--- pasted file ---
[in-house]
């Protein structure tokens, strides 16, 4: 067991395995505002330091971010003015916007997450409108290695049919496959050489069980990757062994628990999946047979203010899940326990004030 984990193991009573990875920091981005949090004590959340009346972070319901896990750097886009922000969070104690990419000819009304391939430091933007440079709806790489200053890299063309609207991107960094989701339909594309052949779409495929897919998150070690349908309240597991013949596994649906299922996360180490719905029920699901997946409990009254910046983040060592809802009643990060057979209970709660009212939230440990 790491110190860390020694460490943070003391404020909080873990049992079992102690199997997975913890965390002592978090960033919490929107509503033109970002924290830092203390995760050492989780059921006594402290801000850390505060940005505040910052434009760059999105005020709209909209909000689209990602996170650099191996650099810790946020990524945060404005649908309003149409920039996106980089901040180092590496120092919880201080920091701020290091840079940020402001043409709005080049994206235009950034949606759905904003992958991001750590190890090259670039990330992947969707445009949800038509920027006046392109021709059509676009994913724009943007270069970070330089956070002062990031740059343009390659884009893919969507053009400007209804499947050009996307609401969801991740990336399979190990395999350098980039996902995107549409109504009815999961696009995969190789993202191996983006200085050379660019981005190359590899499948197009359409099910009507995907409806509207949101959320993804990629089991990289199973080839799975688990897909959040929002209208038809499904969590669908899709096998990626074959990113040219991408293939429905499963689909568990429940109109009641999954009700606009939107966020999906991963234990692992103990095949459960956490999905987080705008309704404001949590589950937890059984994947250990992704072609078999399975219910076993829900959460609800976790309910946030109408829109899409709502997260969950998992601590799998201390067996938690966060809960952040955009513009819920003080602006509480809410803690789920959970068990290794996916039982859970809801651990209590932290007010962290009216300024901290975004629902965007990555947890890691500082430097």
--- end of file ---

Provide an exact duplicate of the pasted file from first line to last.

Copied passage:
[in-house]
């Protein structure tokens, strides 16, 4: 067991395995505002330091971010003015916007997450409108290695049919496959050489069980990757062994628990999946047979203010899940326990004030 984990193991009573990875920091981005949090004590959340009346972070319901896990750097886009922000969070104690990419000819009304391939430091933007440079709806790489200053890299063309609207991107960094989701339909594309052949779409495929897919998150070690349908309240597991013949596994649906299922996360180490719905029920699901997946409990009254910046983040060592809802009643990060057979209970709660009212939230440990 790491110190860390020694460490943070003391404020909080873990049992079992102690199997997975913890965390002592978090960033919490929107509503033109970002924290830092203390995760050492989780059921006594402290801000850390505060940005505040910052434009760059999105005020709209909209909000689209990602996170650099191996650099810790946020990524945060404005649908309003149409920039996106980089901040180092590496120092919880201080920091701020290091840079940020402001043409709005080049994206235009950034949606759905904003992958991001750590190890090259670039990330992947969707445009949800038509920027006046392109021709059509676009994913724009943007270069970070330089956070002062990031740059343009390659884009893919969507053009400007209804499947050009996307609401969801991740990336399979190990395999350098980039996902995107549409109504009815999961696009995969190789993202191996983006200085050379660019981005190359590899499948197009359409099910009507995907409806509207949101959320993804990629089991990289199973080839799975688990897909959040929002209208038809499904969590669908899709096998990626074959990113040219991408293939429905499963689909568990429940109109009641999954009700606009939107966020999906991963234990692992103990095949459960956490999905987080705008309704404001949590589950937890059984994947250990992704072609078999399975219910076993829900959460609800976790309910946030109408829109899409709502997260969950998992601590799998201390067996938690966060809960952040955009513009819920003080602006509480809410803690789920959970068990290794996916039982859970809801651990209590932290007010962290009216300024901290975004629902965007990555947890890691500082430097």